A Classtrospective: A Minor Final Fantasy XIV Heavensward Thing

Hello, you might have guessed I have written blogs about Final Fantasy XIV in the past, and you would be right. I wrote a retrospective of A Realm Reborn covering from the launch of 2.0 to the introduction of Shiva in 2.4. and i might as well take the time before getting into discussing what I was going to in this blog, what happened to my plans in talking about this game in the long term. To keep it short and as less depressing as possible, when I was on the verge of completing the original run of Living the Fantasy, I ran into major life issues with a parent suffering from a stroke, from then on it was really hard to sit down and actually write about... well any videogames really and fell into a deep depression. For those who were actively reading those blogs and wondering where the hell the finale went and the other future Heavensward stuff I planned went, I'm gratefully and terribly sorry I let you guys down.

On top of the depression, it just became hard to write the 2.5 blog, because... well if you couldn't tell from 2.4 even if people were doing different things on a patch to patch basis... most of the content is rather the same. Aside from the story wrapping up in 2.5, alot of the content revolved around The Gold Saucer and finishing up progression on Final Coil, which half if that was covered in the 2.4 blog. I am rather glad to announce with the free time I have at the current moment and my living arrangement being polar opposite of what it was a year ago. I felt it was time to maybe try and cover something XIV related, since its a game near and dear to my heart no matter the situation. This time however, we will be covering something that had sparked my interest since the obvious meta changes in groups over the last few patches while making raid statics, is the three new classes added to the game on the launch of Heavensward. That being said I currently raid as a Machinist, but have leveled the other two to 60, and somewhat know where they currently stand in the raid meta of the game. So here we go, starting with what I know best, The Machinist.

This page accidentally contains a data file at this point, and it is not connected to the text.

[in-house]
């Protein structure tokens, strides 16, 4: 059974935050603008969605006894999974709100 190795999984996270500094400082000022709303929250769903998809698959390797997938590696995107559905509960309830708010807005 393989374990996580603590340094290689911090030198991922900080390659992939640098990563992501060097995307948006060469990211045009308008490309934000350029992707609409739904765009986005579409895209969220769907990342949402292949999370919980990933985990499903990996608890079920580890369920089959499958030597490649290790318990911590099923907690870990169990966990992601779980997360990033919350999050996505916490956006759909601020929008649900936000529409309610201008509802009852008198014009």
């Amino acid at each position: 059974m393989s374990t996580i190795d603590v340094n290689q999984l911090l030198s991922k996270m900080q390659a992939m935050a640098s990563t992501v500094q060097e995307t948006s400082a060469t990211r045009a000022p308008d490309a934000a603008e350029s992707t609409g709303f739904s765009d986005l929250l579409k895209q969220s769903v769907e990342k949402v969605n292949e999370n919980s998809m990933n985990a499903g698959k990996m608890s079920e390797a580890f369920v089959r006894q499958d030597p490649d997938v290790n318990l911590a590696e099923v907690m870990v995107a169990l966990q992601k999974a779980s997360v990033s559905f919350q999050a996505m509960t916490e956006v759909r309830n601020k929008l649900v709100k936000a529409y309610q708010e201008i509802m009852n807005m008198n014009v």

The Introduction of The Gun-Mage

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Machinists kind of arrived on the scene with one expectation, if you didn't want to play bard and still be a support DPS, this would be your other option. When announced, they were shown off with one of the more controversial mechanics to ever be introduced to the game, which was the "Gauss Barrel" stance. At the time it was only a thing exclusive to Machinists, but as we got further down the Heavensward hole, to make things even out, they decided to give Bards the similar treatment by giving them a mechanic they never really wanted in the first place. Bards were stuck with a similar ability called "Wanderer's Minuet", which eliminated their ability to auto-attack and all their weaponskills becoming 1.5 second casts. For an entire year, Bards were able to just use abilities on the fly and in most situations, just ignore all the problems of a ranged caster class. People were outraged that because Machinists had to be a support DPS, with this clunky cast stance mechanic that Bards had to suffer as well, leading to alot of people just outright saying "I didn't level a caster".